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February 24, 2023—A Texas storm chasing contractor has been ordered to pay $30 million to North Carolina property owners and a general contractor for obtaining fraudulent reconstruction contracts in the wake of Hurricane Florence in 2018.

Disaster America USA, LLC, its subsidiary Disaster America of North Carolina, LLC, and the estate of their owner, Donald Husk, who died in 2021, racked up a series of judgments in lawsuits brought by the Wilmington firm Reiss & Nutt, PLLC. 

The Houston-based companies used the license of a Greensboro general contractor, JCG & Associates, Inc., without its knowledge to acquire dozens of contracts primarily on the exclusive resort of Bald Head Island. 

In the lawsuits, 13 property owners complained Disaster America did not do the work it promised, and some said the company caused additional damage to their properties.

The judgments include violations of the state’s racketeering statutes related to claims of insurance fraud and unfair trade practices.

Property owners hired Disaster America because it had identified JCG & Associates, Inc., which held a valid North Carolina general contractor’s license, as a partner on the projects.  JCG, however, had never heard of Disaster America.

Evidence showed that by 2018, Disaster America of North Carolina had let its contractor’s license in this state lapse. As Florence approached the coast, company officers obtained a copy of JCG’s license from a middleman in New Orleans and used the name and license number on contracts they printed and carried to North Carolina.  Disaster America targeted Bald Head Island, which had suffered major damage and includes some of the most expensive homes in the state.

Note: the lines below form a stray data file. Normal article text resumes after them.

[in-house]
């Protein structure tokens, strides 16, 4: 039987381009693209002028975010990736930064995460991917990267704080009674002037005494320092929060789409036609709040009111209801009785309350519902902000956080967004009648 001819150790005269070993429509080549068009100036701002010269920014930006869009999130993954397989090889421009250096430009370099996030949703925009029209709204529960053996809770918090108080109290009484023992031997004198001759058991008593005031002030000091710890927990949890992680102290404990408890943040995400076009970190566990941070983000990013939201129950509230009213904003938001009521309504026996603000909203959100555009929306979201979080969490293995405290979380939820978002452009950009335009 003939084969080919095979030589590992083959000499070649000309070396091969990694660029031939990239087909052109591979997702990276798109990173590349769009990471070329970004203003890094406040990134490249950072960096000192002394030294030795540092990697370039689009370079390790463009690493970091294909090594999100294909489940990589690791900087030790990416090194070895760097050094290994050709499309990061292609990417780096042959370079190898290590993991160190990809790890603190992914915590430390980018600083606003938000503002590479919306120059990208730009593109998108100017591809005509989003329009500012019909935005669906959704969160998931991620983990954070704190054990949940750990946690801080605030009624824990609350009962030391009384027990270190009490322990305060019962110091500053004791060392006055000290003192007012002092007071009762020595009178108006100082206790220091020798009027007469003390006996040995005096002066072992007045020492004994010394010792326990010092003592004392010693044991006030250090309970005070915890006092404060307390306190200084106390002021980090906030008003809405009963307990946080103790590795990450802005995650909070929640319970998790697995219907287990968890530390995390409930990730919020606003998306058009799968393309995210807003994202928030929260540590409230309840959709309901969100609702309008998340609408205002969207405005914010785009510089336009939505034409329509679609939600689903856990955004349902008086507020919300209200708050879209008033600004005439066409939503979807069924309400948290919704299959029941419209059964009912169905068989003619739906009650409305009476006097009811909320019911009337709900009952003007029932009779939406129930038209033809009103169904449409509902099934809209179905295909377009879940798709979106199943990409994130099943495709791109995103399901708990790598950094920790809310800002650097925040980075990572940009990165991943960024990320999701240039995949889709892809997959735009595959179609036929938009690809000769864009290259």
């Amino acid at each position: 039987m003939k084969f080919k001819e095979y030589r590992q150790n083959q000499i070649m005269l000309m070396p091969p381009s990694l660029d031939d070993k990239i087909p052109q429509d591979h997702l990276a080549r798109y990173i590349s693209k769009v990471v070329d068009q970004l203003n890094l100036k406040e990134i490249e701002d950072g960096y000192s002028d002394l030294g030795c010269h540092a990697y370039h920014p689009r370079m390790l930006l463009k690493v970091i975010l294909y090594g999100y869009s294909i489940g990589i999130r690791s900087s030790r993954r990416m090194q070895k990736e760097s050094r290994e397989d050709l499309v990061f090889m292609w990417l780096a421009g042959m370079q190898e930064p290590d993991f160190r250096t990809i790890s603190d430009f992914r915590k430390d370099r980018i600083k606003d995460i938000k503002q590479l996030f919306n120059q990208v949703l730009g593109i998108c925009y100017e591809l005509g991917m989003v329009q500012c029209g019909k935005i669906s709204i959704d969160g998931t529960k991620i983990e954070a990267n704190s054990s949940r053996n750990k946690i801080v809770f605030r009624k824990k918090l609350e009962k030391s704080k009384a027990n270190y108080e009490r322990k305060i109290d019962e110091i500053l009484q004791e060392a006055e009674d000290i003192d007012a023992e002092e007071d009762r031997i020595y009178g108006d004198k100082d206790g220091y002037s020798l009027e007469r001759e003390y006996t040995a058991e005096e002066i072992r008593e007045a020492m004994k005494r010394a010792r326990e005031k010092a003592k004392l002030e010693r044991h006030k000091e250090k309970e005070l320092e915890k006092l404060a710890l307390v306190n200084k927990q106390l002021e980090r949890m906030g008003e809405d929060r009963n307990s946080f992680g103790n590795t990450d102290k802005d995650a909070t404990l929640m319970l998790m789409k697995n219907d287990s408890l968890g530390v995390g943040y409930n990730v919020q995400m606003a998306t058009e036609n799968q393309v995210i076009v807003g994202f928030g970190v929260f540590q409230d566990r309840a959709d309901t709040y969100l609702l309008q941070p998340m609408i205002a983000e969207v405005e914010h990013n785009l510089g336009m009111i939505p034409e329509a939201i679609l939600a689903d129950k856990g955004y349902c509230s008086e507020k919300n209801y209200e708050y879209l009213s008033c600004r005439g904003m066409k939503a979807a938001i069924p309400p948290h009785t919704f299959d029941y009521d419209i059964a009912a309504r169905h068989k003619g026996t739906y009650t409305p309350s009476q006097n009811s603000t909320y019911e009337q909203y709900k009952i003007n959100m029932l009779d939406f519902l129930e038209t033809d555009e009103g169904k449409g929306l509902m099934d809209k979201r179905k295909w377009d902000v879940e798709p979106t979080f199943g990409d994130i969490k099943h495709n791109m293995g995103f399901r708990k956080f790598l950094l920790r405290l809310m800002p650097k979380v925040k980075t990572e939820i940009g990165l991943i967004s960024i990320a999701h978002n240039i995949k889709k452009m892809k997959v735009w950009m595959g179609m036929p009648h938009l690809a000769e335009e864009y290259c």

In January, a North Carolina Business Court judge sanctioned the defendants for refusing to participate in pre-trial proceedings and entered judgment in favor of three homeowners and JCG totaling more than $17.2 million, including $5.3 million in profits awarded to JCG for service mark infringement.  Superior Court judges in New Hanover and Brunswick counties had previously entered five judgments totaling approximately $12.8 million in favor of another 10 property owners.

“Disaster-stricken homeowners can become targets for unscrupulous contractors when they’re most vulnerable,” said W. Cory Reiss, attorney for the plaintiffs.  “This was an especially brazen scheme by out-of-state players.  But every day, North Carolina owners are being plagued by home-grown unlicensed, under-licensed, unqualified, and under-capitalized contractors.  The state needs to clamp down hard.”

Impersonating a licensed contractor is a criminal offence, but neither the North Carolina Attorney General’s Office nor the North Carolina Licensing Board for General Contractors enforced existing laws against Disaster America after complaints from JCG. 

Reiss said his firm continues to pursue Disaster America in its home state of Texas in association with Scott H. Palmer, P.C., a firm near Dallas.


February 3, 2023—A federal judge dismissed a lawsuit filed by a former restaurant employee today because he should have pursued his claims during prior litigation tried to a jury verdict in 2022.

Edgar Santos Cardenas was one of three former employees of Eternal Sunshine Café in Wilmington whom the restaurant had sued in state court for stealing its recipes.  A jury held the trio liable in October 2022 for computer trespass, misappropriation of trade secrets, and other claims, hitting them with compensatory and punitive damages.

Reiss & Nutt represented the restaurant at trial, but then Cardenas filed a separate action in U.S. District Court for the Eastern District of North Carolina alleging he wasn't paid for all his time in violation of federal and state labor laws.  Cardenas had denied at the previous trial spending any time inventing recipes for Eternal Sunshine, but the jury disagreed.  In the new lawsuit, Cardenas claimed he should have been paid overtime for work he previously denied performing.

The federal court decided the new claims were so related to the previous case that the jury's judgment was final as to all of them and dismissed the suit. 

"Our courts don't like it when parties to litigation file lawsuits that contradict a verdict already rendered," said W. Cory Reiss, counsel for Eternal Sunshine.  "It's a waste of everyone's time and resources."

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